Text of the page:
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Home > Updates > News > Orange - Cherry's  interview in The HINDU news paper about movie


Cherry's  interview in The HINDU news paper about movie

The misty morning sky is a picture of blue and muted orange. The view of the city overlooking the calm pool waters from Chiranjeevi’s residence couldn’t be better. Taking in the sight over a cup of filter coffee, Ram Charan says with a smile, “I love to sit here on Diwali evening and see the entire city celebrating with firecrackers. The view is breathtaking, minus the air and noise pollution.” Charan is back home after the final shooting schedule for Bhaskar’s Orange in Australia and has a day-long dubbing routine before he can celebrate. “Ever since I started working, I don’t get enough time to enjoy the festival,” he rues.

All eyes are on him as his next outing, Orange, releases on November 19. Charan is aware that matching up to a roaring hit like Magadheera is no mean task. He is nervous, he admits. “I didn’t see myself doing another action film that can go beyond Magadheera at this point of my career. I had to move away from that genre and do a love story, a serious drama or a documentary. An urban, feel-good love story seemed like a safe bet. One of the recent love stories I enjoyed was Bhaskar’s Bommarillu,” says Charan. He laughs recalling how Bhaskar himself was surprised by his decision. “People literally stopped me from going for that meeting and even threatened Bhaskar. But I was sure of what I wanted to do.”

''The producer from India wanted to come here and prove a point - that what is being told in India is totally against what is happening here,'' said Anupam Sharma on the Southbank set of the film yesterday.

Orange, co-starring Genelia and Shahzahn Padamsee, is a coming-of-age film. “Until a month ago, even I wasn’t sure of what the colour orange had to do with my film,” laughs Charan. He adds, “Looking at it from another level, the colour stands for hope. The sky takes on shades of orange during sunrise and sunset, the colour that gives you hope that the sun will set only to rise again. Love stories thrive on hope. Life is one big love story with hundreds of little love stories within it.”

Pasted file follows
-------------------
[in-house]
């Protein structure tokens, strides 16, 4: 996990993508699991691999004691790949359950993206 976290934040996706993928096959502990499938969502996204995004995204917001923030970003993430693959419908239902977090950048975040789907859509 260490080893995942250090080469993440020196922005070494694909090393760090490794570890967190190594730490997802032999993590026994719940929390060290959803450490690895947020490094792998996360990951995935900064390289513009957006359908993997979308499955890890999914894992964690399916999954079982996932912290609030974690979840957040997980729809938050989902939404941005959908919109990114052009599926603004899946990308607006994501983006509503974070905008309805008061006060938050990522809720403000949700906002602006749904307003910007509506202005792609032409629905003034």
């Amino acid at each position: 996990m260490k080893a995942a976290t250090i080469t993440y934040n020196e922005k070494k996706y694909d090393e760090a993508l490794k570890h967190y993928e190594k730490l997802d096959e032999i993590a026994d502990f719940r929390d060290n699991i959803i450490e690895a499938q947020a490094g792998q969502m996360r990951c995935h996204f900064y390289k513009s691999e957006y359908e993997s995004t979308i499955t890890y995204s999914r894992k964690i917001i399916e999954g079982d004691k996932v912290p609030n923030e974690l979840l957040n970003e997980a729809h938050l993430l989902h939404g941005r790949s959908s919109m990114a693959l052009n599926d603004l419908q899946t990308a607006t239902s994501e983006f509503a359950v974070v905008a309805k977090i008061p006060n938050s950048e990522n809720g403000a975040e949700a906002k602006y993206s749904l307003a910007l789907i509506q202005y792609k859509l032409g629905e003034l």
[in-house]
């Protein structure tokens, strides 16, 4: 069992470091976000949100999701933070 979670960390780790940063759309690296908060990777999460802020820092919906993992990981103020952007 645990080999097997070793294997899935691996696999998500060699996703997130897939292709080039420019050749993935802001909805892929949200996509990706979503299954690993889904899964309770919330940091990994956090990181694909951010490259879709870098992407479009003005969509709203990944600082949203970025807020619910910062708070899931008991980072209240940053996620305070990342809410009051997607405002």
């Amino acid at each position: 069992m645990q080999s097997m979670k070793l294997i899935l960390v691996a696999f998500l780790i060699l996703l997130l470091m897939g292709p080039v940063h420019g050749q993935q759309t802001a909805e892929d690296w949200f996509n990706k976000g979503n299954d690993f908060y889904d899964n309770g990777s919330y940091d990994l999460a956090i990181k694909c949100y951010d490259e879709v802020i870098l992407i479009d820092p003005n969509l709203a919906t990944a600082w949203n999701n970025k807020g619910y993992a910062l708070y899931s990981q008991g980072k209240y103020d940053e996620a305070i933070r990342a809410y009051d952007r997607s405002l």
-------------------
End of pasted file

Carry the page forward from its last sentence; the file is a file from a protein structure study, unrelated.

Charan knows he has to strike a balance between commerce and art and wonders why not many established stars take up feel-good love stories. “Nagarjuna is an exception. Geetanjali and Ninne Pelladuta are some of his finest movies apart from Shiva. Love stories are timeless. None of the top heroes have taken up love stories barring Pawan Kalyan in Khushi and Naga Chaitanya in Ye Maya Chesave,” he points out. Orange, shot in Hyderabad, Mumbai and Australia, is not a ‘massy’ entertainer, he insists:  “The theme is universal but the treatment is urban.


” He assures that the film won’t present a touristy image of Australia and instead take us into coffee shops, alleys and little things that form a part of day-to-day life. “My character is like Ayn Rand. I am a graffiti artist and will not budge from what I believe in.” Quarter life crisis is dealt with a touch of comedy, he adds.

He is glad to be home: “I prefer shooting in India any day. When you shoot abroad, you work against time with just a couple of hours break. There is no time to shop even when you are shooting in the midst of shopping malls; there is no time for tantrums; you are focussed on work 24/7.”

After Orange, Charan will begin his next film, Merupu, to be directed by Tamil director Dharani, from November 20. “Dharani has a pulse on what people want and his films are unapologetic entertainers. Merupu is a sports film with focus on match fixing in football and analyses why the game has not become popular in India,” reveals Charan. The actor is learning to play football with the help of a coach from Australia. “It’s a strenuous game,” he says.

Meanwhile, talks are on for the Hindi film, Welcome to the Jungle. “We are in the discussion stages. Unless it is really exciting I won’t take up a Hindi film. The wider canvas is good but I am not looking for more fame and money. I don’t want to lose my privacy. I like being an ordinary guy and being unrecognised when I go to coffee shops in cities like Delhi,” he says.

Talk about the Hindi remake of Magadheera and he concedes, “We don’t know how things will shape up. Producers like Boney Kapoor have asked me to do the same role in Hindi. I am not sure if Magadheera will be the same with a different team.” Bollywood biggies are also vying to remake the film. “Aamir loved the movie and is taking time to see if he can fit into the role. I learnt that Shahid too is interested. Let’s see…”

Charan’s immediate focus is on promoting Orange after a vacation in London. “We will be reaching out to youngsters through rock concerts in Hyderabad and Vizag,” he says.

I didn’t see myself doing another action film that can go beyond Magadheera. – Ramcharan.
                                                                           Interview courtesy : The Hindu

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